Blood mononuclear cell nitric oxide production and plasma cytokine levels in healthy gabonese children with prior mild or severe malaria.
Plasmodium falciparum malaria is an important cause of morbidity and mortality in children. Factors that determine the development of mild versus severe malaria are not fully understood. Since host-derived nitric oxide (NO) has antiplasmodial properties, we measured NO production and NO synthase (NOS) activity in peripheral blood mononuclear cells (PBMC) from healthy Gabonese children with a history of prior mild malaria (PMM) or prior severe malaria (PSM) caused by P. falciparum. The PMM group had significantly higher levels of NOS activity in freshly isolated PBMC and higher NO production and NOS activity in cultured PBMC. The investigation of NO-modulating cytokines (e.g., interleukin 12, gamma interferon, tumor necrosis factor alpha [TNF-alpha], and transforming growth factor beta1) as an explanation for differing levels of NOS activity revealed that plasma levels of TNF-alpha were significantly higher in the PSM group. Our results suggest that NOS/ NO and TNF-alpha are markers for prior disease severity and important determinants of resistance to malaria.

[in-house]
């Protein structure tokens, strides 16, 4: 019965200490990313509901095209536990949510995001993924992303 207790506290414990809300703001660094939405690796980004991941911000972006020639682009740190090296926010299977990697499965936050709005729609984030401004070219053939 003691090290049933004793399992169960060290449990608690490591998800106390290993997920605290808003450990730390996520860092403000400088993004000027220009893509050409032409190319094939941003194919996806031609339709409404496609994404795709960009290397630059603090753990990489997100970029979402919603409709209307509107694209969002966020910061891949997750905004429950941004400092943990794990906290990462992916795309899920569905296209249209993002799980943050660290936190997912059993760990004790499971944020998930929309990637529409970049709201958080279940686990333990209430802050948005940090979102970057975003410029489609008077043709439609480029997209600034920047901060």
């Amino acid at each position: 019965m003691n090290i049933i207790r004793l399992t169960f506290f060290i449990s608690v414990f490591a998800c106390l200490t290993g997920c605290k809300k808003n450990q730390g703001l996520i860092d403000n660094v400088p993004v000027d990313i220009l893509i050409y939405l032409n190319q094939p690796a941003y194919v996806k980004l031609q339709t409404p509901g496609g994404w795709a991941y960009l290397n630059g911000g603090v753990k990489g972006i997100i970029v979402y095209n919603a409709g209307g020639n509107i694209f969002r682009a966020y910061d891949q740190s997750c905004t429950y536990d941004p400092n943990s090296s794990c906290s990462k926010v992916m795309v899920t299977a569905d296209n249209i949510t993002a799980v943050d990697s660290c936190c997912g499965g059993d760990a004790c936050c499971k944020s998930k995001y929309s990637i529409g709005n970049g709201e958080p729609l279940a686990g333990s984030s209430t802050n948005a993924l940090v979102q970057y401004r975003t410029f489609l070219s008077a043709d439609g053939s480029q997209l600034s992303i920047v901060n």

Perkins, DJ; Kremsner, PG; Schmid, D; Misukonis, MA; Kelly, MA; Weinberg, JB
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